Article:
Big Waves and Big Fish in Challaborough

As the waves crashed over the sides of the rapidly filling RIB it was clear we were running out of time. Weighed down by the water and pushed ashore by the breaking waves we risked smashing the prop on the rocks. Between sets we managed to turn the boat bows into the surf and Dave sped out alone. Getting up onto a plane was the only way to empty the boat. As we watched him through the breakers I was reminded of the previous evening watching the surfers skilfully negotiating the same kind of waves we had just pushed Britvic through. Welcome to Challaborough.

This was the first of three days diving, and the conditions proved to be the most testing of the trip. Each morning we launched the RIB (with the help of Tai-Dives tractor) and after the days diving landed it. Practice makes perfect and our launch and recovery skills improved over the weekend.

Dive one was the Persier, a Belgian steamer torpedoed in 1945. The visibility was better than I expected (5m +) and as usual this wreck was alive with schools of Bib and Pollock. These fish will approach if unobserved, only to scatter at the rattle of exhaust bubbles. Lobsters hiding under steel plates were spared a fatal encounter with Mr Tresidder due to a lack of cooking facilities. We had all dived in a single wave thanks to Jo who was acting, selflessly, as coxswain for the weekend. The swell during the surface interval brought on the familiar nausea of seasickness, and lunch seemed like a bad idea. A visit to Hope Cove pasty shop soon changed my mind.

The second dive of the day was a shallow drift south of Burgh Island. Gren seemed to be using his wing more than usual and it turns out that it was inflating itself. Apparently this is a “Special feature” of Halcyon wings! On landing the RIB we discovered that the keys for the trailer and the wheel lock were missing, lost in the chaos of the mornings launch. Dave’s can-do attitude and engineering brutality (with thanks to his Dad for the angle grinder, and Tai-Dive for the drill) put paid to both locks and we could continue to use the trailer.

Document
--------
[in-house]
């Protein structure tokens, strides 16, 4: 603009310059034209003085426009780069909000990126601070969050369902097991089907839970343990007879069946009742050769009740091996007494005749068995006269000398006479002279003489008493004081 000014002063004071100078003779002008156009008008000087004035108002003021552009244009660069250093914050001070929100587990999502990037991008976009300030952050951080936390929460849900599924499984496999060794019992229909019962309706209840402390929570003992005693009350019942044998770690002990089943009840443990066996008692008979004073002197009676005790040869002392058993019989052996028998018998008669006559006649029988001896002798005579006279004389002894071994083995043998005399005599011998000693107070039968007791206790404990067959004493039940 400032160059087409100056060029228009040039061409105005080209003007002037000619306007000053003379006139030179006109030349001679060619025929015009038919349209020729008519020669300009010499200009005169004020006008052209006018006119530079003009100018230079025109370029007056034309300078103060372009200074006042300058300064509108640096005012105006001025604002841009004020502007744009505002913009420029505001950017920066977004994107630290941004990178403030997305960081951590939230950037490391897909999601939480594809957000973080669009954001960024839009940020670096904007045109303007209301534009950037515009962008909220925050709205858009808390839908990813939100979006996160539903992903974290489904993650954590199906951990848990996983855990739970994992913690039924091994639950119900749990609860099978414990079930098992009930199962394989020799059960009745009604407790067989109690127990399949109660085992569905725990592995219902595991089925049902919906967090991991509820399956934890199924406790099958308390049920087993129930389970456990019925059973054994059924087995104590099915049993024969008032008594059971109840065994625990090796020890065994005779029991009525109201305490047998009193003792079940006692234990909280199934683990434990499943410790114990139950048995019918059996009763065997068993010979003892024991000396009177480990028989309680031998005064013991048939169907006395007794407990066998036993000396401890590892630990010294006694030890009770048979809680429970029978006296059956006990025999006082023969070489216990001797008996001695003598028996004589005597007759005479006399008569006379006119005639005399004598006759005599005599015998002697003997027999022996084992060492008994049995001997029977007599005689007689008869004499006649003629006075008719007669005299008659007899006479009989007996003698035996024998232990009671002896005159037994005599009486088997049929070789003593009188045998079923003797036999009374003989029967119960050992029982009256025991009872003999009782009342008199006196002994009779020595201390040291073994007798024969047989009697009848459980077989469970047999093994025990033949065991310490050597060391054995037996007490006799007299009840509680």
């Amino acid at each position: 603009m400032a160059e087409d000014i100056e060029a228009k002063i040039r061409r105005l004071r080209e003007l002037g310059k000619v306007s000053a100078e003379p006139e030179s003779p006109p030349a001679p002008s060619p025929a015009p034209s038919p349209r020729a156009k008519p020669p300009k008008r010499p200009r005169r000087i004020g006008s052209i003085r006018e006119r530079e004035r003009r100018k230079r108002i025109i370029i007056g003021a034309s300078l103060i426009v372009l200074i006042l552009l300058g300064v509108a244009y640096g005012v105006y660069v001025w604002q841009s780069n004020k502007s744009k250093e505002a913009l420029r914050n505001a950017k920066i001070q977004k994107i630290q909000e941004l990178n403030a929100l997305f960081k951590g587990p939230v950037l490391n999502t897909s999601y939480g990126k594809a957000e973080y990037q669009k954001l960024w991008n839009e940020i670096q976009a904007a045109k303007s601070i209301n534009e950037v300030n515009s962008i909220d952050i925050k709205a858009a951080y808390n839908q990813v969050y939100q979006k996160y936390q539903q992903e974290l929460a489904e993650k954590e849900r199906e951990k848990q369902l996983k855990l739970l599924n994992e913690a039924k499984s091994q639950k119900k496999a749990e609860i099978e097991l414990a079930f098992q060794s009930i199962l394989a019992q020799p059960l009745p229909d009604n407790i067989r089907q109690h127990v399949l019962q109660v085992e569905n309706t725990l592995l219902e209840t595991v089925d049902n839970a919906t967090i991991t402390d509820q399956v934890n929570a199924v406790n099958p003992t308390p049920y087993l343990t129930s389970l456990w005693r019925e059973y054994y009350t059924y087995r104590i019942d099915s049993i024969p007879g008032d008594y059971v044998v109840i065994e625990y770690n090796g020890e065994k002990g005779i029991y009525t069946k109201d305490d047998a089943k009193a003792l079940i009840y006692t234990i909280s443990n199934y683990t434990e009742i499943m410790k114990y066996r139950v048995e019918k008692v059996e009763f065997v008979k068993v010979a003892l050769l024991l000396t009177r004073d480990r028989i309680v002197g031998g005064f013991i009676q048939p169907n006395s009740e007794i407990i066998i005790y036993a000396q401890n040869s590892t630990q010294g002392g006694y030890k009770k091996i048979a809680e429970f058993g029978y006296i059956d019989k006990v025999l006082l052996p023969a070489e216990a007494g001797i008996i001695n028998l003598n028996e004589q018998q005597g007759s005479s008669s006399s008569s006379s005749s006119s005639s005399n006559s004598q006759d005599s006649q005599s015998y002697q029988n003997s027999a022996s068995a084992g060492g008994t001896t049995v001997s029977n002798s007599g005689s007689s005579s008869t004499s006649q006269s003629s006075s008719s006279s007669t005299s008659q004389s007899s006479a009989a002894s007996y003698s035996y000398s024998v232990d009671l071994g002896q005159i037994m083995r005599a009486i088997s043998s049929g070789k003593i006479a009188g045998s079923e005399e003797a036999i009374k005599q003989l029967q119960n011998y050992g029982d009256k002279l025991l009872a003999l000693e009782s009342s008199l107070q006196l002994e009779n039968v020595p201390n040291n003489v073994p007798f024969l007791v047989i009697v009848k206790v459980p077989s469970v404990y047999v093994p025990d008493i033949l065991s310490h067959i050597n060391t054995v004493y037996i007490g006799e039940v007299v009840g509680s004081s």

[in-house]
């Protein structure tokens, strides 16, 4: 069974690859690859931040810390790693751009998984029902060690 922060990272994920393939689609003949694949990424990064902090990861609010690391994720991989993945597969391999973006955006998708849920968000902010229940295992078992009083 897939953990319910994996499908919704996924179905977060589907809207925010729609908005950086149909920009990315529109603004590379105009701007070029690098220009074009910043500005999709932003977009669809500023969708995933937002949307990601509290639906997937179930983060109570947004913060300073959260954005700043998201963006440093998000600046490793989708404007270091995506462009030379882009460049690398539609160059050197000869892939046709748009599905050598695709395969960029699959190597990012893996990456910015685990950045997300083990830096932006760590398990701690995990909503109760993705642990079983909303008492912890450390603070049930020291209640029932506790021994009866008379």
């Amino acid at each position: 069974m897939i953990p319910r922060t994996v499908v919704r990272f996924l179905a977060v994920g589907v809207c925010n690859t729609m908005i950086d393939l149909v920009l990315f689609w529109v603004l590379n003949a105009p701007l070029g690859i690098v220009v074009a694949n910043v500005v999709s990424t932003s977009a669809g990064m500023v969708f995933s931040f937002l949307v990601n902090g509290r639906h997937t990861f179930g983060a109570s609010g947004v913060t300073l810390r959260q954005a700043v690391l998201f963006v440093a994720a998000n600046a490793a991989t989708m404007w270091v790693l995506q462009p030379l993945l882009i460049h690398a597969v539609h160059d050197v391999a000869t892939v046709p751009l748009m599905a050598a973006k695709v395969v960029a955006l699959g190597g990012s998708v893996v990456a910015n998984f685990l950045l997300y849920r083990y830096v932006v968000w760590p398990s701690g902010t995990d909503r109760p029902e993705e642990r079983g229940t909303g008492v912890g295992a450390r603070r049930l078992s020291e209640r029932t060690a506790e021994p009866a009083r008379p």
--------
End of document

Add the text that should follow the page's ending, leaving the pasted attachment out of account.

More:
Next days diving started on the Maine, a cargo ship torpedoed in 1917. This is a great wreck, and relatively intact for its age. As we swam through the bulkheads we saw a couple of spare anchors and a corroded box of shells. The chalk that was carried as cargo still covers the floor of the holds.

The second dive of the day was at Bolt tail (not a wreck, a site near Bolt Head). This was notable for an encounter with a huge (between 4-5ft) Greater Spotted Dogfish (aka. Nursehound). Being inquisitive divers we invaded the inert fishes personal space. As it swam away the body language was an elegant riposte to our intrusion. After the days dives we paid a visit to Salcombe to try the legendary ice cream and buy kit for the new RIB.

Sundays first dive was the Oregon, a three masted steel hulled sailing barque that sank in a storm in 1890. Part of the wreck is festooned with monofilament nets which sadly continues to trap local wildlife. Anglers of another kind distracted Gren and Sarah on this dive, they returned to the RIB full of stories about a huge Anglerfish. Bearing an unnerving resemblance to a demon these animals are hard to spot due to their cryptic markings. They lie in wait and ambush passing fish.

The last dive was a drift through the rocky gullies south of Burgh Island. We came across some discarded Lobster pots that had trapped a couple of Wrasse. Ian enthusiastically knifed open the side of the pot, opening the door seemed like an easier option.

We paid a second visit to The Royal Oak that evening. It is one of only two pubs in the area so it’s wise to book in advance. The standard of food is good, plentiful and in expensive, so well worth a visit.

The weekend went well and we had been lucky with the weather, apparently it had rained or been grey all weekend back home. RIB diving is more challenging and requires more planning than booking a hardboat, but the advantage is that you feel more involved, it’s more of an adventure. We’ve gone to the trouble of gaining a new RIB the fun bit is using them.